The video of the Islamic State’s fiery execution of Muath al-Kasasbeh last week was the nadir in the terrorist group’s death-cult self-promotion. Revulsion at the act, however, may well signal the decline of the terrorist group. It has proved a tipping point that finally galvanized Arab governments, cross-border tribes and a reluctant public into determined action to combat and defeat the group.
On every possible level, the strategy IS used with Jordan backfired. IS negotiated deceptively, attempting to trade the captured Jordanian pilot for a female would-be suicide bomber in Jordanian prison, even though they had killed the pilot a month before.
The IS tactic, according to BBC Amman correspondent Paul Adams, was “to string Jordan along and foster doubt among Jordanians over its role in the US-led coalition.” Its ultimate goal was to “smash the tribal bedrock upon which the Hashemite monarchy of King Abdullah rests,” reported the Financial Times.
The horror of Lt. al-Kasasbeh death by fire was compounded by the desecration of his remains. With his charred body inside, IS bulldozed the cage flat in which the pilot had been burned. They made it impossible to return the body to the family for a proper burial. This was par de cours for IS who leverage their power to shock and terrify their audiences with their butchery.
Reaction across the Middle East, particularly in Jordan, came with unprecedented vehemence. Countries normally at odds with each other, including Iran, Israel, Syria, Lebanon, Palestine, and all the Persian Gulf countries, were united in their disgust and anger. Jordan’s Al-Ra’y daily warned would-be IS supporters, “Anyone who pipes up even in a whisper of sympathy will pay a high price, as he will be our enemy."
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The warning may not have been necessary, however, as IS miscalculated how their bloodthirsty tactics played on the Arab street. Speaking on NPR, former State Department coordinator for terrorism Daniel Benjamin said that this latest IS killing “will repel fence sitters [among Arabs at large],” while former longtime CIA operative and current Brookings Institute fellow Bruce Riedel observed that “IS could see a backlash like the one against Al Qaeda 10 years ago.”
Riedel was referring to the Sunni Awakening in Iraq. Beginning in 2005, the Sunni tribes turned against Al Qaeda after they became convinced that it was a greater threat to them than the U.S. forces occupying their country. IS’s rapid expansion in 2014 was largely due to a de facto alliance with the Iraqi Sunni tribes who were feeling completely marginalized and victimized by the Shiite government in power in Baghdad. For that reason, many observers believe that a similar realignment is very possible in Iraq and Syria today.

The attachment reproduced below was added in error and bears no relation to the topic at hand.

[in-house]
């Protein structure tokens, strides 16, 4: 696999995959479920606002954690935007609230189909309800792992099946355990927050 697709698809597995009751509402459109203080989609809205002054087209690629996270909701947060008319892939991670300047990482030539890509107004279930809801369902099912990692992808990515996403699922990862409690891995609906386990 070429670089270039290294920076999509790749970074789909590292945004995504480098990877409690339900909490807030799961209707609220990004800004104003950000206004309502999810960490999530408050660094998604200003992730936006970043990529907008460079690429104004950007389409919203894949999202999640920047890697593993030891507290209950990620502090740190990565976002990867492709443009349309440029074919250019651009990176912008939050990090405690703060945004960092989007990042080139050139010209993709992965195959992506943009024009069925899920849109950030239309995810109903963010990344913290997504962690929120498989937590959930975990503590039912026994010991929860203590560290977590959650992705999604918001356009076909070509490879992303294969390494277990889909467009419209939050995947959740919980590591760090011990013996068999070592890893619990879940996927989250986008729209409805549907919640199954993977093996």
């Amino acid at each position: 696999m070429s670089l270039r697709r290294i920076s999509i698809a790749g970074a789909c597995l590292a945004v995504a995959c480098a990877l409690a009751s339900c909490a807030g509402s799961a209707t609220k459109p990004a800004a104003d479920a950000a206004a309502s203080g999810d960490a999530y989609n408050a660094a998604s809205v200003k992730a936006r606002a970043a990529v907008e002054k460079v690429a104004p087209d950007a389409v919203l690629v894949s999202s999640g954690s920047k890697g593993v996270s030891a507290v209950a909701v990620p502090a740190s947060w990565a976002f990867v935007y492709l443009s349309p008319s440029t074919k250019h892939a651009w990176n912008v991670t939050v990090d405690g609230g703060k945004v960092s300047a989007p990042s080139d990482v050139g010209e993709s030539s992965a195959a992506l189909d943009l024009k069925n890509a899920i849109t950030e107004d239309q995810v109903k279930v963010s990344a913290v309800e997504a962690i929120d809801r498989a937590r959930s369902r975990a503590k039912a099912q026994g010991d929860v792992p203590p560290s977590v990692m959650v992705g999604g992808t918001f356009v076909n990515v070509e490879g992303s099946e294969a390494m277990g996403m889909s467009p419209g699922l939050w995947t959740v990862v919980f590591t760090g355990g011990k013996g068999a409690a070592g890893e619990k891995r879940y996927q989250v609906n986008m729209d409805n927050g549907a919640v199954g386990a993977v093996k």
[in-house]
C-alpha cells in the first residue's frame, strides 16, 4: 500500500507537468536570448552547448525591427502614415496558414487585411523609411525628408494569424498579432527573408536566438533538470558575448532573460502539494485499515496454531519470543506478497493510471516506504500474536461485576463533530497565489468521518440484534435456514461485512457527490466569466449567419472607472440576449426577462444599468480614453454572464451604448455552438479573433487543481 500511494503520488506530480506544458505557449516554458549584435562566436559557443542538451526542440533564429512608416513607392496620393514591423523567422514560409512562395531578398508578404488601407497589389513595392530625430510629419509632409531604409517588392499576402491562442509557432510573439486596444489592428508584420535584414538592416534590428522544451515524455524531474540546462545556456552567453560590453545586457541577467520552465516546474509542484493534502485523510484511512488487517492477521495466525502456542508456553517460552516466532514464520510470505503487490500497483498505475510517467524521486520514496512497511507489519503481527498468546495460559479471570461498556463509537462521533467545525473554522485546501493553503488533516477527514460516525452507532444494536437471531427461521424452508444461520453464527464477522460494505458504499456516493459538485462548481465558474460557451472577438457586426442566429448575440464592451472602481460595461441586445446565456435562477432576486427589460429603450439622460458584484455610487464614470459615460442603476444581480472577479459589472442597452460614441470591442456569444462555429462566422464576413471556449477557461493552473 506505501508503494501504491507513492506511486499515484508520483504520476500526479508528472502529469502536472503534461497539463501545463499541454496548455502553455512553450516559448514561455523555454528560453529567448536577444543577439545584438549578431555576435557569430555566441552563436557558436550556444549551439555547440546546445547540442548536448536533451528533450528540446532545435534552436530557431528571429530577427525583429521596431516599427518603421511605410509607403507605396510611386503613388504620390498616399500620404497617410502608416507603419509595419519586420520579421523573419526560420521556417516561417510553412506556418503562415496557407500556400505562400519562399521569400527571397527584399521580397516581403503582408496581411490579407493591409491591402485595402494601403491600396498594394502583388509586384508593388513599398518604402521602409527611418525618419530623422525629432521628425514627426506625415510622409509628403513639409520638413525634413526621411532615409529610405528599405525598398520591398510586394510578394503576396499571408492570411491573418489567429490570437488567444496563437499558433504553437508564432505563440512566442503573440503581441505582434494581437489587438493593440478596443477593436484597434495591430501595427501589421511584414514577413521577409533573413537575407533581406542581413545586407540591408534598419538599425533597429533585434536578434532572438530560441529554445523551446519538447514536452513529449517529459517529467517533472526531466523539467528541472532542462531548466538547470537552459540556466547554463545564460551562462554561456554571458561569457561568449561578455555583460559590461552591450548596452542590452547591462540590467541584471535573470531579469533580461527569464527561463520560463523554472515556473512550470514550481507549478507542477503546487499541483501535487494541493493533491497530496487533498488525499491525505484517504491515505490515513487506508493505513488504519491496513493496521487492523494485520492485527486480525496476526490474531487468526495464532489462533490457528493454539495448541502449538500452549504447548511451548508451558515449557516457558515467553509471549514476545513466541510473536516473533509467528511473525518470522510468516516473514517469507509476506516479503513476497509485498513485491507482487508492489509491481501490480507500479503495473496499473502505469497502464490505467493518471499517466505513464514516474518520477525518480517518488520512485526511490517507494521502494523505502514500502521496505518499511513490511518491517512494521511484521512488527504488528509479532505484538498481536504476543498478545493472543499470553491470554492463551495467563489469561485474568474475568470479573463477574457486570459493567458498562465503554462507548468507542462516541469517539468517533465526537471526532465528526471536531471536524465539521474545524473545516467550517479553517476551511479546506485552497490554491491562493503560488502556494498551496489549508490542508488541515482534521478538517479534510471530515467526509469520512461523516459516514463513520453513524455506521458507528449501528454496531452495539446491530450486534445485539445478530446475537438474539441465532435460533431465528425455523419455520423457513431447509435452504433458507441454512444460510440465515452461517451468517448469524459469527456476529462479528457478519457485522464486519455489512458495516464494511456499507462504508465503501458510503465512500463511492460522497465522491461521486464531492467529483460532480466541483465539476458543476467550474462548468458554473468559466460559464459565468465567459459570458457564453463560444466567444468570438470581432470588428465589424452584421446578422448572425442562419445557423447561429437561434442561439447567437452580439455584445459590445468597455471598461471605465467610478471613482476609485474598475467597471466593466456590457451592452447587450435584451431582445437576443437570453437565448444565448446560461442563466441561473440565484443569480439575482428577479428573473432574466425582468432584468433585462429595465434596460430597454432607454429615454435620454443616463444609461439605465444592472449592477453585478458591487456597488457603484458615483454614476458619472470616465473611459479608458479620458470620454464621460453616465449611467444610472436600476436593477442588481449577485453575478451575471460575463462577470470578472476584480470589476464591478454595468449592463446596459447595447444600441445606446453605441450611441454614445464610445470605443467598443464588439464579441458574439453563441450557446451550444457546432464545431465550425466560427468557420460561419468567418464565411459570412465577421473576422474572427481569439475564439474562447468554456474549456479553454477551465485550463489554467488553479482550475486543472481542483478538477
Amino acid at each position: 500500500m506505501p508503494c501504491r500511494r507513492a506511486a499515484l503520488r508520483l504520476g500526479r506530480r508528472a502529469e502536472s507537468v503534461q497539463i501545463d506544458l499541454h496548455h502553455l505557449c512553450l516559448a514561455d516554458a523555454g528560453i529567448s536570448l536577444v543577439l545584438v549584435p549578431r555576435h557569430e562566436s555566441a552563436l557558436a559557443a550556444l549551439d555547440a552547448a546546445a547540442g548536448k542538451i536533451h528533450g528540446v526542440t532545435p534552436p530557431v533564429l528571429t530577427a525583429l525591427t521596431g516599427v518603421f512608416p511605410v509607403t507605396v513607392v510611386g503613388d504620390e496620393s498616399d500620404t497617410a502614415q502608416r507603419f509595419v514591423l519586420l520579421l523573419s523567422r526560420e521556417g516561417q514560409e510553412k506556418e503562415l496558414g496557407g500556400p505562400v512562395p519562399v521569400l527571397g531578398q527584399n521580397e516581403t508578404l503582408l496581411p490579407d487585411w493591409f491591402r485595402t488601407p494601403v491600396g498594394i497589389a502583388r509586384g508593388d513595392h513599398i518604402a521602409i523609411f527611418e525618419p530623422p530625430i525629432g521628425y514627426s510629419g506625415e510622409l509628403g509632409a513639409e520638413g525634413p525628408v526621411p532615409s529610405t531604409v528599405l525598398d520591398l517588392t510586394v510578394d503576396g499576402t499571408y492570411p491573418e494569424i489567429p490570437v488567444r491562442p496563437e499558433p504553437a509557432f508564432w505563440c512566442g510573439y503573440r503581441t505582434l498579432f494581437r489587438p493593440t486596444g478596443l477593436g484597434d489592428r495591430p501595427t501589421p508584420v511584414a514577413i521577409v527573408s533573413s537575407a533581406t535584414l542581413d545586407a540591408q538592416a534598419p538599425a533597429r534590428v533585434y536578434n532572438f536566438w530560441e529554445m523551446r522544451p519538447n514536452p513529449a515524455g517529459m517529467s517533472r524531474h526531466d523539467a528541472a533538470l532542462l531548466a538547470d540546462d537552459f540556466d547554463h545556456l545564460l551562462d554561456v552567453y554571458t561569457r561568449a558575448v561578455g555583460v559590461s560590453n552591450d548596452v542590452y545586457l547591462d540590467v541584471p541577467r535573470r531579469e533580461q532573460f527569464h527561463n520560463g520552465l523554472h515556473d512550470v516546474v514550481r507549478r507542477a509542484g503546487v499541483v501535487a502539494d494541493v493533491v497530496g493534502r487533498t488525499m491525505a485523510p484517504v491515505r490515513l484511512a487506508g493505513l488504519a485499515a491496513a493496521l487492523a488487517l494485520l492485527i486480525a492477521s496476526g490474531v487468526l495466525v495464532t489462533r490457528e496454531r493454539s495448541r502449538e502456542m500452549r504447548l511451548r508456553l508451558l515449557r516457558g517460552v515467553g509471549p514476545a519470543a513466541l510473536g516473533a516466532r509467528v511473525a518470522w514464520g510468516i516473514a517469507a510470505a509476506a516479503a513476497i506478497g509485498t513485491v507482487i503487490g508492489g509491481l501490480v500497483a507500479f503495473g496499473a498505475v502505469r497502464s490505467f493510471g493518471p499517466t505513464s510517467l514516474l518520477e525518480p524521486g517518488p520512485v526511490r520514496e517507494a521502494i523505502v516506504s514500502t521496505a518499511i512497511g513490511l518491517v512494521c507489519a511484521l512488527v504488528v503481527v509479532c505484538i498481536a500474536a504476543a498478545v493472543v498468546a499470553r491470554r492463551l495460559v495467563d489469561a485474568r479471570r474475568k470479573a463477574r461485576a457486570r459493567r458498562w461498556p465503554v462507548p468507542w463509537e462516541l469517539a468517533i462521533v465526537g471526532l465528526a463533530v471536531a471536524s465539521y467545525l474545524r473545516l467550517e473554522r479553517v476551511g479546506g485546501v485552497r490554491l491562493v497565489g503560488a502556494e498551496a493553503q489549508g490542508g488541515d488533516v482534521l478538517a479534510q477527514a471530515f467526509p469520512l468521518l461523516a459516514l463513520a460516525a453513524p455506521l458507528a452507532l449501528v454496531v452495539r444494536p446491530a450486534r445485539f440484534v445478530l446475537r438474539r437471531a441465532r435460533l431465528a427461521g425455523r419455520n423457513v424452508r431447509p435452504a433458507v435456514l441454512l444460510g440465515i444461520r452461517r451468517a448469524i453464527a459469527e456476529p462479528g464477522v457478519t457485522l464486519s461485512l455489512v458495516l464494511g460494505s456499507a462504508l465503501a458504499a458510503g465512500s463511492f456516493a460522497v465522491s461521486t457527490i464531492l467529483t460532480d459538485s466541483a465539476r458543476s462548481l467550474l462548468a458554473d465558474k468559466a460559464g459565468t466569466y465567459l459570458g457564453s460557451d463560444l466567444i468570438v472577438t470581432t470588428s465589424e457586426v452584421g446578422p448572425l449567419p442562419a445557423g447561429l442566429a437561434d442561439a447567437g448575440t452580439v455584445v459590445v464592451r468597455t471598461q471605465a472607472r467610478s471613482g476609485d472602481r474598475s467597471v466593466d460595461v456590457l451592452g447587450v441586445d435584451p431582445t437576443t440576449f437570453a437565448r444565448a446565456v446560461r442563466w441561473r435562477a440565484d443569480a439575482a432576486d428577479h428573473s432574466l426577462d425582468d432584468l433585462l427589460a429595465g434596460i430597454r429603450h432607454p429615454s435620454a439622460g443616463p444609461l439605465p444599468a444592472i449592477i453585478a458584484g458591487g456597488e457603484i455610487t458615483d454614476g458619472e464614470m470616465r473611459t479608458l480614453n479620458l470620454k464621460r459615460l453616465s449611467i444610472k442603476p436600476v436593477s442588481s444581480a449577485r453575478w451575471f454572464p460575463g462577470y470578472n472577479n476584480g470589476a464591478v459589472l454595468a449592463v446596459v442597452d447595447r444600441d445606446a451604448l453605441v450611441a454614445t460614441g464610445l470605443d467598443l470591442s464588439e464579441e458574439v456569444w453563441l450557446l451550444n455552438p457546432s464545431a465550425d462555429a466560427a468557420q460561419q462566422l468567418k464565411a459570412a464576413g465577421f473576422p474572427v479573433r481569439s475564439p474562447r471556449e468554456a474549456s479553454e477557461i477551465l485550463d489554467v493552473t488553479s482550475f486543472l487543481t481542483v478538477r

But for the Sunni tribes this is not a natural alliance. Speaking on NPR, a major Iraqi Sunni tribal leader said that if Sunni prisoners were released from Iraqi jails and they received more jobs and improved infrastructure “his men would start fighting against IS tomorrow.”
Minority support for IS amongst disaffected Arab youth is similarly brittle. In Time magazine, Jane Arraf wrote that “scratch the surface and it’s not a love of IS that has young men burning tires and attacking police stations — it’s a belief the government is ignoring its people.”
Addressing the larger issue of extremism in the Middle East will necessarily involve both a short- and long-term strategy. In the short term, this involves militarily excising the IS cancer by regaining the trust of the Sunni populations and tribes not only in Iraq but also in Syria where the Free Syrian Army fighting the Assad government is forced, as Washington Post’s Fareed Zakaria wrote, to “ally with the Islamic State out of fear rather than conviction.” Local Sunni fighters on the ground are critical to militarily defeating IS.
What will prevent the cancer from returning in the long term involves a multi-pronged and inter-generational strategy that removes the ability of extremist groups to portray themselves as the only alternative to corrupt and broken political systems across the Middle East.
As Fawaz Gerges, professor of international relations and Mideast politics at the London School of Economics, explains, IS is “a manifestation of the breakdown of state institutions, dismal socio-economic conditions and the spread of sectarian fires in the region.”
Key elements of this multi-pronged strategy include a mass and sustained drive to drown out the extremist voices claiming to represent Islam and building the infrastructure of an Arab civil society that provides Arab citizens, both men and women, with economic opportunity, equal democratic rights and the rule of law, based on citizenship and not sectarianism.
It is only by providing the missing ingredient of “hope” for future Arab generations, that it will be possible to drain the swamp of despair, helplessness and idleness which provides a fertile breeding ground for IS and future terrorist groups.
[Jesuit Fr. Drew Christiansen is a professor of ethics and development at Georgetown University. Ra’fat Aldajani is a Palestinian-American political commentator and businessman.]
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